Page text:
The grime and hate and desire and wind are all so tangible in this Wuthering Heights adaptation, from director Andrea Arnold, that most other classic-lit pictures feel like sanitized child’s play in comparison. Is this what Emily Bronte – who lived among the Yorkshire moors where the story is set – saw in her head when she wrote the 1847 novel? Who knows, but it sure feels like it.
In case you have trouble keeping your brooding Bronte men straight, as I do, this is the one in which an orphan boy named Heathcliff (remarkable newcomer Solomon Glave) is taken in by the father of a Yorkshire family. The father sees it as part of his Christian duty, but the son (Lee Shaw) despises his new stepbrother on first sight. Heathcliff finds a true ally in the daughter, Catherine (Shannon Beer), and their youthful friendship begins to skirt around the edges of romance. The novel traces this tragic relationship, one doomed not only by family death and frequent abuse, but also by capriciousness on Catherine’s part and cruelty on Heathcliff’s.
Arnold, director of the acclaimed Fish Tank, ups the ante here by explicitly making Heathcliff black (we don’t know if he’s a former slave, but we see scars from lashes on his back). The first three quarters of the film are from Heathcliff’s wary, bewildered and determined point of view – all captured by the mesmerizing Glave with hardly a word of dialogue. Using an intense 4:3 aspect ratio, so that the screen takes the shape of a box, Arnold’s hand-held camera seeks out intimate images of Heathcliff furtively watching his family/captors through slightly ajar doors or cracks in the wall. It’s Catherine who brings him out of the shadows. The teens frequently escape to the moors, soothing open wounds from beatings or wrestling in the mud, indifferent to the social uproar they cause.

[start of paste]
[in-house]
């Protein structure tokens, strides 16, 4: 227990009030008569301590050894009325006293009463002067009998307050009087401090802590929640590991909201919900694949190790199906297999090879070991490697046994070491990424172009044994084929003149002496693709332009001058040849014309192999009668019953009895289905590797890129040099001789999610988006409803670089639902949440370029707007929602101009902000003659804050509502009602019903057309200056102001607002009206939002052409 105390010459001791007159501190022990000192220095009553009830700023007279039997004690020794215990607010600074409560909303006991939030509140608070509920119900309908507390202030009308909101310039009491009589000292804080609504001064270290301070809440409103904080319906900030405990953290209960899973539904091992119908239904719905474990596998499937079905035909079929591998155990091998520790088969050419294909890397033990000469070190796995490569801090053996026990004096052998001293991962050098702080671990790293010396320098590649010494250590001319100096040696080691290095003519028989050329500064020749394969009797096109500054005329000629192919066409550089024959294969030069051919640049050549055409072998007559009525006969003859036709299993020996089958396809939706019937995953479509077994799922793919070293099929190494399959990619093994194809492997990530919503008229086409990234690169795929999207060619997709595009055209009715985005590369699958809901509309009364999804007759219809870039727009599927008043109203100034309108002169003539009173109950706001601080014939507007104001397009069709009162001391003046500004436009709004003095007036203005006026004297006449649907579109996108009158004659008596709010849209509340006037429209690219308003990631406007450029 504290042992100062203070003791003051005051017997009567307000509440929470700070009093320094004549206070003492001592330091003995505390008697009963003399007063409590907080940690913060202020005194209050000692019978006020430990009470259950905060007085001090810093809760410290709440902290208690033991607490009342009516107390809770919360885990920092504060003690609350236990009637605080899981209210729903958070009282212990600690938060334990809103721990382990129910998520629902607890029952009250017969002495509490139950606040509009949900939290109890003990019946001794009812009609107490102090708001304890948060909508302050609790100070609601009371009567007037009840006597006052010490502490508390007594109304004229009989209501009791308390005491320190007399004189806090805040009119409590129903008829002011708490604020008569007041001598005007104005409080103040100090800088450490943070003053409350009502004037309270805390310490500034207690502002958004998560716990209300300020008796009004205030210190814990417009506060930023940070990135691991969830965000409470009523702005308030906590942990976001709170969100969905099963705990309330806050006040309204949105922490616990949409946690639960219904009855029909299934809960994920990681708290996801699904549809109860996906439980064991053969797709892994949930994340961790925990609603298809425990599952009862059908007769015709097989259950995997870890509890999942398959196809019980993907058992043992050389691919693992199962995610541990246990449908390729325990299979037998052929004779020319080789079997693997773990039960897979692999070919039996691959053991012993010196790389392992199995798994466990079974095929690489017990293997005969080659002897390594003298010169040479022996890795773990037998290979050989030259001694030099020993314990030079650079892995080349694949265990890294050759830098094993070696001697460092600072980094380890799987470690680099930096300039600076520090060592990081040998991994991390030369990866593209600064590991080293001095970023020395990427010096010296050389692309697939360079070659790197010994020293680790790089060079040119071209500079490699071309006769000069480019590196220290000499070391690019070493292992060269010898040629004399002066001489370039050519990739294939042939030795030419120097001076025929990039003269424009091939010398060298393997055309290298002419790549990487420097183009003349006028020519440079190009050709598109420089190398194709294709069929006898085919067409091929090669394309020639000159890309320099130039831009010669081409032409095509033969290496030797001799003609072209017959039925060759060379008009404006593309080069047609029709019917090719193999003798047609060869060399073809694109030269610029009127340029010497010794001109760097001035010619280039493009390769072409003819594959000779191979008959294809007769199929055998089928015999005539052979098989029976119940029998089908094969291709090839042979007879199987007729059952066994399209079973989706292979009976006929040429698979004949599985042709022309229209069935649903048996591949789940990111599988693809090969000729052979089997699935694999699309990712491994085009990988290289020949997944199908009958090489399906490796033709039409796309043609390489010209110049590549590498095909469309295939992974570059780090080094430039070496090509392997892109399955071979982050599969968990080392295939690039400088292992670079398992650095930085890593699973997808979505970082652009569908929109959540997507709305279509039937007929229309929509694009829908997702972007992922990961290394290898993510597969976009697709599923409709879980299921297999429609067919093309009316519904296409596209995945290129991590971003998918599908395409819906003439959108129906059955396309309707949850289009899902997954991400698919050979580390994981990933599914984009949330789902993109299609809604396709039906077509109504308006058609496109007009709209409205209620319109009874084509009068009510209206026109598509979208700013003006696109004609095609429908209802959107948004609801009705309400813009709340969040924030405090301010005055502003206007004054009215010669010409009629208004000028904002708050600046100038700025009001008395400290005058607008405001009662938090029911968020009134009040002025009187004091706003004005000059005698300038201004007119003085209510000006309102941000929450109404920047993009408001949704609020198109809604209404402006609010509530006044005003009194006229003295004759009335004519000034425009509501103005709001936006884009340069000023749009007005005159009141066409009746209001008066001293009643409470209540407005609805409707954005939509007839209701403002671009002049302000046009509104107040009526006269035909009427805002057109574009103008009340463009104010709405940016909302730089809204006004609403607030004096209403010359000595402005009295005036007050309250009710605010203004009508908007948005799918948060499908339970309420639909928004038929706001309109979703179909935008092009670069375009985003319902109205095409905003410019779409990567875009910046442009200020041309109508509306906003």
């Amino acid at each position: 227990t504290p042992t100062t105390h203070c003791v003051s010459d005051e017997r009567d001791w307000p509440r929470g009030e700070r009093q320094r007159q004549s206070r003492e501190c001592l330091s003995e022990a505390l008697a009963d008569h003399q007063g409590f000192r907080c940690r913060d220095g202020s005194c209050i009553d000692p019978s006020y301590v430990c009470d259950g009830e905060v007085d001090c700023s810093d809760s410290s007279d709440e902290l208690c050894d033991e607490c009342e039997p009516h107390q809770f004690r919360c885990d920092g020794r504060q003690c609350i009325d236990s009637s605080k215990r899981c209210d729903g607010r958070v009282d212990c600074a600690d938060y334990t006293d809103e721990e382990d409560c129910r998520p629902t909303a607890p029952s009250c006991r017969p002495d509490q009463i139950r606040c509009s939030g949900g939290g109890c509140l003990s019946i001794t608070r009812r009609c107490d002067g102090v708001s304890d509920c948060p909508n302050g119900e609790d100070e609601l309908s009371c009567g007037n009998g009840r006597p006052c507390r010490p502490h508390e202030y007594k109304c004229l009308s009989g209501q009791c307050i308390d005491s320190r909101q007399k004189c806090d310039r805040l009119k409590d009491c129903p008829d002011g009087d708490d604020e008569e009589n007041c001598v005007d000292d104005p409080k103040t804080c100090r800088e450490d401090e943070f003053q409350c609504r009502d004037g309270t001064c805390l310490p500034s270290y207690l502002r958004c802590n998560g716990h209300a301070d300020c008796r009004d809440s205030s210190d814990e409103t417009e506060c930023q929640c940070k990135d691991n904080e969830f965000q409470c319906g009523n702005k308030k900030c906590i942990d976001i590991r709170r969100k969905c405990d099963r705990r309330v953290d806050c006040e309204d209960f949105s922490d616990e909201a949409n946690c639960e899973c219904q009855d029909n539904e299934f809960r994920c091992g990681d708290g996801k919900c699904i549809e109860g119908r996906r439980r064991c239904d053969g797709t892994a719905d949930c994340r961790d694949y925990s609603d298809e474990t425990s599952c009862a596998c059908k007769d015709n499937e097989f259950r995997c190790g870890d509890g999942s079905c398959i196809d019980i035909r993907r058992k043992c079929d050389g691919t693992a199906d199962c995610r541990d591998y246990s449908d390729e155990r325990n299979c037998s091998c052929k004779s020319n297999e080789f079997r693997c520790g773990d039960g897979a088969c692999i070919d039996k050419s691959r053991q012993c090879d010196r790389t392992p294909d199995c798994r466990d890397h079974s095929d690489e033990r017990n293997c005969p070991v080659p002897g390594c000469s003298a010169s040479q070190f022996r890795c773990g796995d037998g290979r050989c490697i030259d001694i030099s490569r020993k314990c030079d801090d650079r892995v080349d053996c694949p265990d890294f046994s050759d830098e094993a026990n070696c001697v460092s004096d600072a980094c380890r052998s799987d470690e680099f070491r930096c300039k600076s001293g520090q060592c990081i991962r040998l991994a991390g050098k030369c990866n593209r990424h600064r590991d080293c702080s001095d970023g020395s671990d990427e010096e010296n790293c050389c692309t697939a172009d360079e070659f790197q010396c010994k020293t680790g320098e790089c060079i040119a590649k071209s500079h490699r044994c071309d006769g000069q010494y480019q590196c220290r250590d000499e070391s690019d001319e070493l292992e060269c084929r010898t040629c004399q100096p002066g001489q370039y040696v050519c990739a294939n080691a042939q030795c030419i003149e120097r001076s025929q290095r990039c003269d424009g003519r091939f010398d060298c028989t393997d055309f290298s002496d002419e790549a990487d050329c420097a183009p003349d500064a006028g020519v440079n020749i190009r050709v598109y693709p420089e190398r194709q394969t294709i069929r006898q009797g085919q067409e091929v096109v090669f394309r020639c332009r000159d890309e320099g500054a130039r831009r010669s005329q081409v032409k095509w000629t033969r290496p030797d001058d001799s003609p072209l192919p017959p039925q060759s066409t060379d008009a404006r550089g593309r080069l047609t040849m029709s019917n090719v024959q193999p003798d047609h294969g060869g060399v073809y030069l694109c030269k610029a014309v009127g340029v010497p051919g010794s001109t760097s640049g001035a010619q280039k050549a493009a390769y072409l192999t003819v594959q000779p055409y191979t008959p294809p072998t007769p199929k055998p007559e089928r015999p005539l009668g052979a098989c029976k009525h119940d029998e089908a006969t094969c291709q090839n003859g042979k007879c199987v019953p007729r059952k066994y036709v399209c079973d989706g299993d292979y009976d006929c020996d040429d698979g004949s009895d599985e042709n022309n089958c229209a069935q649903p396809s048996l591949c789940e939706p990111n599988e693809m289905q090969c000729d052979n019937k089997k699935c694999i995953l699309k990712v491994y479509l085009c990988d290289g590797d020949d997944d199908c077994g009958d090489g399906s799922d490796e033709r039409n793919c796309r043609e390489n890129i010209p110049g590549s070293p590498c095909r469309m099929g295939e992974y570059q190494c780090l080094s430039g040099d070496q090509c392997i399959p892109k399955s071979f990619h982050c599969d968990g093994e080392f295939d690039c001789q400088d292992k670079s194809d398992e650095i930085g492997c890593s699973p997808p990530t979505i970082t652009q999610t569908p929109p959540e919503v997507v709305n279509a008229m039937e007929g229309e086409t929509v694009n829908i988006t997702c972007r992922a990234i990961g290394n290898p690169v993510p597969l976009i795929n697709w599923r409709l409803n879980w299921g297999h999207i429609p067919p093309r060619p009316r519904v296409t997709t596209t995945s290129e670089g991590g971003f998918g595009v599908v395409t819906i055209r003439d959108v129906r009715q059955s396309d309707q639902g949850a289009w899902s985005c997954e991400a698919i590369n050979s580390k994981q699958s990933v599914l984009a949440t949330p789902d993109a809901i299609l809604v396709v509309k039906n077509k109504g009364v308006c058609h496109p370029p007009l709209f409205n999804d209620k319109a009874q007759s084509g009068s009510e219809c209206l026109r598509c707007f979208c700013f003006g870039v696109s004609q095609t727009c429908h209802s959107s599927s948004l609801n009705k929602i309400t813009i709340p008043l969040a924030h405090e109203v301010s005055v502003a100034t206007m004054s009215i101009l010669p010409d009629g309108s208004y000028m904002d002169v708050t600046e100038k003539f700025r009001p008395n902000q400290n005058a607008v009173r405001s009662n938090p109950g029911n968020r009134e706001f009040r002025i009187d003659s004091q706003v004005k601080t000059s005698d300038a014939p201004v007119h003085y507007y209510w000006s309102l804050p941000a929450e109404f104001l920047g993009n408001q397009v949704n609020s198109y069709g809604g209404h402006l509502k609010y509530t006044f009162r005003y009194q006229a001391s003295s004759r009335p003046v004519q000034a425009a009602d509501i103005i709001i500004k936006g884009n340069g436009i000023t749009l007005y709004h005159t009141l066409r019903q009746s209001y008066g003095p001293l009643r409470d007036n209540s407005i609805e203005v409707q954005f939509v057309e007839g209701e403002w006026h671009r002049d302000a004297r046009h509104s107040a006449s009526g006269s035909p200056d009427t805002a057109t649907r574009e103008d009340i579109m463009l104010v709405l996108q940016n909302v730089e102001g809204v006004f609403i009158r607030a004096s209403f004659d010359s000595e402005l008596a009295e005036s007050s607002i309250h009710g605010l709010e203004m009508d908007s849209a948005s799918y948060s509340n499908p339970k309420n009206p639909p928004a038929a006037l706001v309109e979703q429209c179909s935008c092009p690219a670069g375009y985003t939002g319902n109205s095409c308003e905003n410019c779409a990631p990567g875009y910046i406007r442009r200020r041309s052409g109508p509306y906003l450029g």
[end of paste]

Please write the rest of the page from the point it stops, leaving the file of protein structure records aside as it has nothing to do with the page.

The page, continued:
In these scenes and others, Wuthering Heights is almost unbearably sensual – and not only in a sexual way. Yes, the camera captures the way Catherine’s wild hair brushes Heathcliff’s face as he rides behind her on a horse, but this is also a movie that pays attention to the lissomness of fabric as it blows in the wind, the lightness of plucked goose feathers floating in the air, even the delicate carnality of a duck hanging in the kitchen, its dead eye letting loose a supple drip of blood. In Wuthering Heights, these things are sensuous too.
Contrasting all of this are the shudders of real violence that jostle us out of our reverie. Arnold and her co-screenwriter, Olivia Hetreed, seem to understand Wuthering Heights as a story driven by domestic abuse (they’re not wrong). Beatings are a regular part of Heathcliff’s boyhood, and he returns this pain on others: throwing food at the well-off neighbor boy who begins to court Catherine; tormenting the dogs who yap at him. Even that scene in the mud with Catherine is a bubbling brew of affection and pain.
This sense of torment – both physical and psychological – is heightened in the film’s last third. Having disappeared for a number of years, Heathcliff (now played by James Howson) returns to Yorkshire a successful man, determined to finally, officially, win the hand of Catherine (Kaya Scodelario). Things have changed for her too. As adult reality – and conversation – becomes more a part of the story, Wuthering Heights weakens a bit (Howson, also a newcomer, struggles with the sort of overt dialogue Glave didn’t have). Still, Wuthering Heights ultimately lingers as a rare literary adaptation that breathes with a soul of its own. It does more than bring the book alive; the movie immerses you in the elemental emotions of which the book was made.